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  5. "Wer bist du eigentlich?"

"Wer bist du eigentlich?"

Translation:Who are you, actually?

September 13, 2014

64 Comments


https://www.duolingo.com/profile/ChaoticMind

Here's a link to the difference between "tatsächlich" and "eigentlich" in case you're wondering: http://marathonsprachen.com/actually-there-is-a-difference-eigentlich-vs-tatsachlich/


https://www.duolingo.com/profile/sweetladylioness

That link would not load for me.


https://www.duolingo.com/profile/wernerainer

To add to the English semantics debate(!), "Who, actually, are you?" is perfectly idiomatic English but gets the thumbs down from Duolingo.


https://www.duolingo.com/profile/nova46
  • 1911

You need to report it. I have reported many similar translation disconnects and have a pretty good track record of Duo accepting my suggestions for alternate translations. They send an email if they accept your variation.


https://www.duolingo.com/profile/rjcks

Same here, although without commas


https://www.duolingo.com/profile/Stuart451196

I reported it to. I was marked wrong for using it, it's more natiural for me to say 'who actually are you?'.


https://www.duolingo.com/profile/Truerepentance

I personally would use the sentence 'who are you exactly?' a lot more than this.


https://www.duolingo.com/profile/-Copernicus-

I'd say that "Who are you exactly?" suggests that you kind of know roughly who the person is but want to know more precisely, whereas "Who are you really?" suggests that you don't believe what you've been told about who the person is.


https://www.duolingo.com/profile/Truerepentance

You are right there is a difference of meaning there that I didn't originally think about. What would be the german word to use for 'exactly' then?


https://www.duolingo.com/profile/-Copernicus-

"Genau," I think.


https://www.duolingo.com/profile/Susanna35

I said, "Exactly who are you" and it was marked wrong. And to -Copernicus, no, it doesn't suggest that you know roughly who the person is, but that you are questioning who he claims to be.


https://www.duolingo.com/profile/nova46
  • 1911

I see a distinction between "actually" and "exactly." "Actually" refers to authenticity, whereas "exactly" refers to precision. Someone says, "I'm the boss." You reply "Who are you actually?" The answer might be, "Well, actually I'm the boss's assistant." However, if you had asked,"Who exactly are you?" The answer should be more like, "I'm the CEO (or the Chief of Marketing,etc.)."


https://www.duolingo.com/profile/az_p
Mod
  • 6

I think that tone of voice carries a lot of meaning here. "Who are you, exactly?" spoken timidly would be asking for clarification, but "Exactly who are you?!" spoken with indignation either means "actually", etc., or is a rhetorical question meant to insult someone's status.


https://www.duolingo.com/profile/SunnyDornoch

What's wrong with "who actually are you?"


https://www.duolingo.com/profile/renanluz

I also think it's correct. I think we should report it.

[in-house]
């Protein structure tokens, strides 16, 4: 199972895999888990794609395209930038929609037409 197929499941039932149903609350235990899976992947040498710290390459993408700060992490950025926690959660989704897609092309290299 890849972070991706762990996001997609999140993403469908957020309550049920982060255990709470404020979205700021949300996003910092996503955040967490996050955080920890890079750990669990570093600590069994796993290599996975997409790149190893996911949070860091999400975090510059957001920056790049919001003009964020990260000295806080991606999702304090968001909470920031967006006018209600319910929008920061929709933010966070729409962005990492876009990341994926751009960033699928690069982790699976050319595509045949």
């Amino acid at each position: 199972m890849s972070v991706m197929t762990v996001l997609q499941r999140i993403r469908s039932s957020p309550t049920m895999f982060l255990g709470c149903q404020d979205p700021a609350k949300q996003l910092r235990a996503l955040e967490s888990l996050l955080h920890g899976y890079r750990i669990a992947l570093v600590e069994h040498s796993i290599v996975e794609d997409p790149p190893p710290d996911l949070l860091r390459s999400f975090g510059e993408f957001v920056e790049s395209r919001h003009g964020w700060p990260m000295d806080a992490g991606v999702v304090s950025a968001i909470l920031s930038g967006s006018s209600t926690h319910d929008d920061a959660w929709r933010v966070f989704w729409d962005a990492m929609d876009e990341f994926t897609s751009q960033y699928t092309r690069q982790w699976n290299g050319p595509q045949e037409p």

https://www.duolingo.com/profile/PoTingLim

So "eigentlich" is not a derived from eigenes? Disappointed!!!!!


https://www.duolingo.com/profile/zirkul
  • 1734

Curiosly enough, there is a direct analog in Russian: "собственно" (or "собственно говоря") which is derived from the Russian form of "eigen". Now, I just need to remember which language to use in order to guess the German translation correctly ;-)


https://www.duolingo.com/profile/DexX
  • 225

"Nobody of consequence." "I must know!" "Get used to disappointment."


https://www.duolingo.com/profile/yipivan

How many words meaning "really" are there in German? It seems that I have encountered a lot of "really"s.


https://www.duolingo.com/profile/zirkul
  • 1734

And what about English? Really, actually, naturally, genuinely, in fact, in reality - just a few off the top of my head.


https://www.duolingo.com/profile/yipivan

You are right.

I speak Cantonese. There are just a few expressions for "really".


https://www.duolingo.com/profile/nonproblemo

That might be sincerely ?


https://www.duolingo.com/profile/Tedwaterfly

how about "on earth" for "eigentlich"?


https://www.duolingo.com/profile/zirkul
  • 1734

To me, "on earth" coveys too much incredulity. In a sentence "Who on earth are you?" it would actually sound quite hostile: How dare you to show up here and interrupt us. I don't think the original German sentence is this loaded.


https://www.duolingo.com/profile/Kyptoalexi

I think that would be "Wer im Himmel bist du?" meaning "Who in Heaven are you"


https://www.duolingo.com/profile/JamesGBC

In German would you use the Sie form rather than Du as you do not know the person?


https://www.duolingo.com/profile/Sofi-RW

Yeah... but take it as though you've been lied to, the other person has tricked you into thinking she/he is somebody that she/he is not. So you 'sort of' know her/him and then you just use informal 'du'

In spanish we call it tutear (the use of 'du') and you'd do so whenever you've spent a considerable time with someone or when it is about a pair.


https://www.duolingo.com/profile/dantan94